January 18th, 2009 4:17 PM by Lehel Szucs
The Joy of Failure -- Build Your Support Network For Happiness & Success By Doris Helge, Ph.D.
What if you knew no one would slice off your right leg if you made a big mistake? What if you were rewarded for the courage and confidence to fail?
I want to introduce you to the one person who can give you this gift. I also want to help you surround yourself with group support during this personal growth process. First, let's make sure we're on the same page.
Failure is a secret ingredient in the recipe for success. Great parents discover how to help a child thrive because they have the courage to blunder over and over until they learn more about their little one's temperament and needs. In the process, they establish a loving relationship that lasts for a lifetime. In fact, most kids eventually provide partial care for their parents.
What about screwed-up romantic relationships and friendships? My consistent relationship disasters were the key that unlocked the door to a loving partnership that, during the past 12 years, has amazed me with growing love and trust. A series of painful experiences in which I felt like a victim showed me just how much I didn't love myself. Other people were mirroring my lack of self-respect back to me. I began healing the one relationship that was holding me back -- my relationship with myself. I stopped fretting about why other people didn't like or respect me and focused on accepting my warts. Like a miracle, connections with other people became fun and rewarding.
I learned to trust the process of my life -- especially when it made no sense to me. When I began celebrating every mistake, the journey from "Oh, poor me" to "Wow! I can be a fully empowered woman and help other people" became much easier and faster.
Mistakes are also essential in the business world. Post-it notes, penicillin, and vulcanized rubber were all created by mistake. Employees who play it safe instead of taking healthy risks are usually initially rewarded for conformity. However, they're eventually passed over when it's promotion time. Steady Freddy and Betty aren't considered innovative enough for leadership positions. It's impossible to stand out when you're struggling to do what everyone else does.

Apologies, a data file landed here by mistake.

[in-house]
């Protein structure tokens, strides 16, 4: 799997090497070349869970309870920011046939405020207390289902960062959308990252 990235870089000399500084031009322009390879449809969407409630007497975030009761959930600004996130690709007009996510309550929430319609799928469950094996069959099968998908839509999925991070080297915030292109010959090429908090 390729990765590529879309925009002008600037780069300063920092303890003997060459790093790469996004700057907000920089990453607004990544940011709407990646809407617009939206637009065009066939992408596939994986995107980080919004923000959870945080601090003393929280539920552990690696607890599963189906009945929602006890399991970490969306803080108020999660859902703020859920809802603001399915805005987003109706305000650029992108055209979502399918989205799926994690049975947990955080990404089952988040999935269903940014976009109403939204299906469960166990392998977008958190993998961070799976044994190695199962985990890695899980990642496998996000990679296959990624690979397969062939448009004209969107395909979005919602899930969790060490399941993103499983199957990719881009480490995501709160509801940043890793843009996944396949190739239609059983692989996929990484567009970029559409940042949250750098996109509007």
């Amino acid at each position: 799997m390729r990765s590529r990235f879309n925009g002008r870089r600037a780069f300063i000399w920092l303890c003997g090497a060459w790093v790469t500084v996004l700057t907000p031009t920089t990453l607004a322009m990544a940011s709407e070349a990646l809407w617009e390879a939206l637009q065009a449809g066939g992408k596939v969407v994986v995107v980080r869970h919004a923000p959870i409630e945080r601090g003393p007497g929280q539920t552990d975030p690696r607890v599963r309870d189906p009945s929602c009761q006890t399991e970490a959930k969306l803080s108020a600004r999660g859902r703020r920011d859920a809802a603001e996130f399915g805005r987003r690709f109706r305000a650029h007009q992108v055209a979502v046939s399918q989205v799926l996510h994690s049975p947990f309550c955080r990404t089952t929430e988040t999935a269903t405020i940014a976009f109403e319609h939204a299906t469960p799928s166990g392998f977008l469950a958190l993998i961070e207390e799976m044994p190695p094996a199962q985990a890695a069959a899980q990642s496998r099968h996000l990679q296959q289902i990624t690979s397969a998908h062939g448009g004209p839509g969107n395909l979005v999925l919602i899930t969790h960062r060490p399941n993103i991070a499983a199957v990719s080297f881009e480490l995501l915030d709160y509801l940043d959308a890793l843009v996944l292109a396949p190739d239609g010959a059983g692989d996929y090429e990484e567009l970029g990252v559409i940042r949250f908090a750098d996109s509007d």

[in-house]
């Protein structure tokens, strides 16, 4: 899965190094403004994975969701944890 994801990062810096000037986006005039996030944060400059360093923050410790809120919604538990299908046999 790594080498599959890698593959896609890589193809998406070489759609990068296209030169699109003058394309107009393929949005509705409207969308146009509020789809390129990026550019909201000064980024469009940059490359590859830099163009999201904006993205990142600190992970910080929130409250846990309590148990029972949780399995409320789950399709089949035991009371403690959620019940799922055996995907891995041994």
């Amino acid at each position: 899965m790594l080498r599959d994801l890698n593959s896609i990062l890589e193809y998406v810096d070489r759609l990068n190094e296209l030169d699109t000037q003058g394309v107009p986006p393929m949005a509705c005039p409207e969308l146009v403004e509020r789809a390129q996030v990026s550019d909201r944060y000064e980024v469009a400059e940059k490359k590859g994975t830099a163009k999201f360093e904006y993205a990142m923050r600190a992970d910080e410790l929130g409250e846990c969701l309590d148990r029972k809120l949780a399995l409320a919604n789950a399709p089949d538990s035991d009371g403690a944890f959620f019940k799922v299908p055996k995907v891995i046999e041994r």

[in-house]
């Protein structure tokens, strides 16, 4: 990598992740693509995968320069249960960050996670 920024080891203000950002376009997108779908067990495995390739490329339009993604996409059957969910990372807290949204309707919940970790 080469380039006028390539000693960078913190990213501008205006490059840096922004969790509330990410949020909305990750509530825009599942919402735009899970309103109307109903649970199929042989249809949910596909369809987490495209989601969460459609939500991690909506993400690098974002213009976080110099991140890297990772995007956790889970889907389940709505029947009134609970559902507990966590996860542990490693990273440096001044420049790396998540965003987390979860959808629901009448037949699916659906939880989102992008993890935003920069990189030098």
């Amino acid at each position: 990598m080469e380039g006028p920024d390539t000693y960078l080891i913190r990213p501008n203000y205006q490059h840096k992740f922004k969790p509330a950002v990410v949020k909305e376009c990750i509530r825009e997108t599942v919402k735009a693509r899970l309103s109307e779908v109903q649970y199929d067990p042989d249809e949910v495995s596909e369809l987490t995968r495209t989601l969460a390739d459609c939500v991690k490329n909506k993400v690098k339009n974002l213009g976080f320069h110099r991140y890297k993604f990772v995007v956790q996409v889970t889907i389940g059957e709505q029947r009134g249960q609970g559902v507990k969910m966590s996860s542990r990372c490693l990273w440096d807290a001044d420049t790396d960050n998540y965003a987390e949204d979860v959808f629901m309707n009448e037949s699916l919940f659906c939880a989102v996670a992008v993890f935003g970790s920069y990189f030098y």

What if Oprah had worried more often about what people would think if her flamboyant ideas flopped? Even though she had been told over and over, "You're not the type of person people want to listen to," Oprah kept following her passion until she became the empowered woman you see today.
SURROUND YOURSELF WITH SUPPORT
When I coach client teams and Mastermind Groups, we applaud our "Hall of Shame" because participants had the courage to take healthy risks. We celebrate every mistake because we know life is a giant school, and the road to success is not a straight line.
Like medical students, we eagerly dissect what we laughingly call "courage cadavers" to discover why a specific adventure failed. Without this knowledge, we couldn't turn a fiasco into a major success.
Our openness with each other helps everyone. We bond with tears and laughter. We also save each other heartaches and time. None of us have time to make every possible mistake, so participants learn from each other's failures. During our Mastermind Calls, anyone who wants to jump into "The Seat of Honor" shares what they've learned as the rest of the group listens attentively. Those of us who've had a similar problem avoid repeating it because we view the experience from a new perspective. Participants who haven't yet faced the dilemma avoid it.
If you aren't yet connected with a great group of people who support you, reach out now. Identify new, objective people who will help you transform your mistakes into successes. Make sure your new friends understand the power of healthy risk taking. Friends and family may appear to have your best interests at heart, but they're not objective and your personal growth can make them antsy. Why? When we change, we mirror to others how their lives could be different. Most people resist change, even when it's clearly to their advantage. Friends and family have a picture of who you are. It's probably an outdated photo. They may UNconsciously prefer hanging out with an unhappy version of you because it's familiar and doesn't push their buttons.
PRACTICE BEING PERFECTLY IMPERFECT
Give it a go right now. Use your non-dominant hand to write a letter or throw a ball.
Notice that you don't expect a perfect performance when you engage in an activity for which you have no natural aptitude. Observe how easily you can excuse ordinary or poor accomplishment.
This simple exercise can help you squelch your tendency to judge your efforts harshly.
Give yourself permission to be as flawed as the rest of us. Each time you make a mistake, learn something valuable. Then redirect your efforts in a positive direction.
A very dear friend told me when she was dying that she had no regrets about her mistakes. Her body was fading rapidly, but her blue eyes were clear and bright. I was honored to hold her hand as she whispered, "Live with passion. It's better to regret what you've done than what you never tried to accomplish."
How about you? Are you failing enough to be successful? About the Author:
Doris Helge, Ph.D. is "The Joy Coach" and author of "Transforming Pain Into Power," now published in many languages. She also hosts the syndicated radio show "The More Joy on the Job Radio Show." Go here to learn more.